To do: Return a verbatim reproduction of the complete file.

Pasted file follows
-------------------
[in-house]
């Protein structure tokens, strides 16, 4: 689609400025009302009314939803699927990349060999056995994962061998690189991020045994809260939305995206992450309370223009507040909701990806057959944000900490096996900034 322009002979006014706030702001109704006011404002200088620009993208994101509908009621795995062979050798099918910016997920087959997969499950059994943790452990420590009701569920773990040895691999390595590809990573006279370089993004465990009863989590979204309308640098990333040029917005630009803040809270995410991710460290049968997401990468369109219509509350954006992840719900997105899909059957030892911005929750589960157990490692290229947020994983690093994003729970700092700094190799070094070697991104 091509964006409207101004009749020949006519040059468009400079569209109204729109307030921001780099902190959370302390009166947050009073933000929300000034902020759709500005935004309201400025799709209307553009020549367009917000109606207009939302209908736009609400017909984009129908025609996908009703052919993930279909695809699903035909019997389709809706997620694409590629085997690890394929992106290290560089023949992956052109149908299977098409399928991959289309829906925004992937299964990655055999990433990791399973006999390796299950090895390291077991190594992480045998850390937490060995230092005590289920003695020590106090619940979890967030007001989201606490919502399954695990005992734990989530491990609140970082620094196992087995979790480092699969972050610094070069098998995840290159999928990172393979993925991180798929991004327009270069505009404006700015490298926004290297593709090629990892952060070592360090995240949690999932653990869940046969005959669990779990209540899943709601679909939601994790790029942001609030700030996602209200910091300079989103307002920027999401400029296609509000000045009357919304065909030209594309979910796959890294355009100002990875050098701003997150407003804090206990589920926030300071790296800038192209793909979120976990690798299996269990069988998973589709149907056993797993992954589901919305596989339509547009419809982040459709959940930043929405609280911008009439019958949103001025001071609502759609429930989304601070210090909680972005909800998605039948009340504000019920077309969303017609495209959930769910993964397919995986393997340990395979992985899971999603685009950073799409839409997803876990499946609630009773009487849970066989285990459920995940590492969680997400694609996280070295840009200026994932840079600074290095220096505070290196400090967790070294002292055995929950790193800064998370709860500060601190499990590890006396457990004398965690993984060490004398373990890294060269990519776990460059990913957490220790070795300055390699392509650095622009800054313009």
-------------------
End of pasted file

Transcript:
[in-house]
């Protein structure tokens, strides 16, 4: 689609400025009302009314939803699927990349060999056995994962061998690189991020045994809260939305995206992450309370223009507040909701990806057959944000900490096996900034 322009002979006014706030702001109704006011404002200088620009993208994101509908009621795995062979050798099918910016997920087959997969499950059994943790452990420590009701569920773990040895691999390595590809990573006279370089993004465990009863989590979204309308640098990333040029917005630009803040809270995410991710460290049968997401990468369109219509509350954006992840719900997105899909059957030892911005929750589960157990490692290229947020994983690093994003729970700092700094190799070094070697991104 091509964006409207101004009749020949006519040059468009400079569209109204729109307030921001780099902190959370302390009166947050009073933000929300000034902020759709500005935004309201400025799709209307553009020549367009917000109606207009939302209908736009609400017909984009129908025609996908009703052919993930279909695809699903035909019997389709809706997620694409590629085997690890394929992106290290560089023949992956052109149908299977098409399928991959289309829906925004992937299964990655055999990433990791399973006999390796299950090895390291077991190594992480045998850390937490060995230092005590289920003695020590106090619940979890967030007001989201606490919502399954695990005992734990989530491990609140970082620094196992087995979790480092699969972050610094070069098998995840290159999928990172393979993925991180798929991004327009270069505009404006700015490298926004290297593709090629990892952060070592360090995240949690999932653990869940046969005959669990779990209540899943709601679909939601994790790029942001609030700030996602209200910091300079989103307002920027999401400029296609509000000045009357919304065909030209594309979910796959890294355009100002990875050098701003997150407003804090206990589920926030300071790296800038192209793909979120976990690798299996269990069988998973589709149907056993797993992954589901919305596989339509547009419809982040459709959940930043929405609280911008009439019958949103001025001071609502759609429930989304601070210090909680972005909800998605039948009340504000019920077309969303017609495209959930769910993964397919995986393997340990395979992985899971999603685009950073799409839409997803876990499946609630009773009487849970066989285990459920995940590492969680997400694609996280070295840009200026994932840079600074290095220096505070290196400090967790070294002292055995929950790193800064998370709860500060601190499990590890006396457990004398965690993984060490004398373990890294060269990519776990460059990913957490220790070795300055390699392509650095622009800054313009």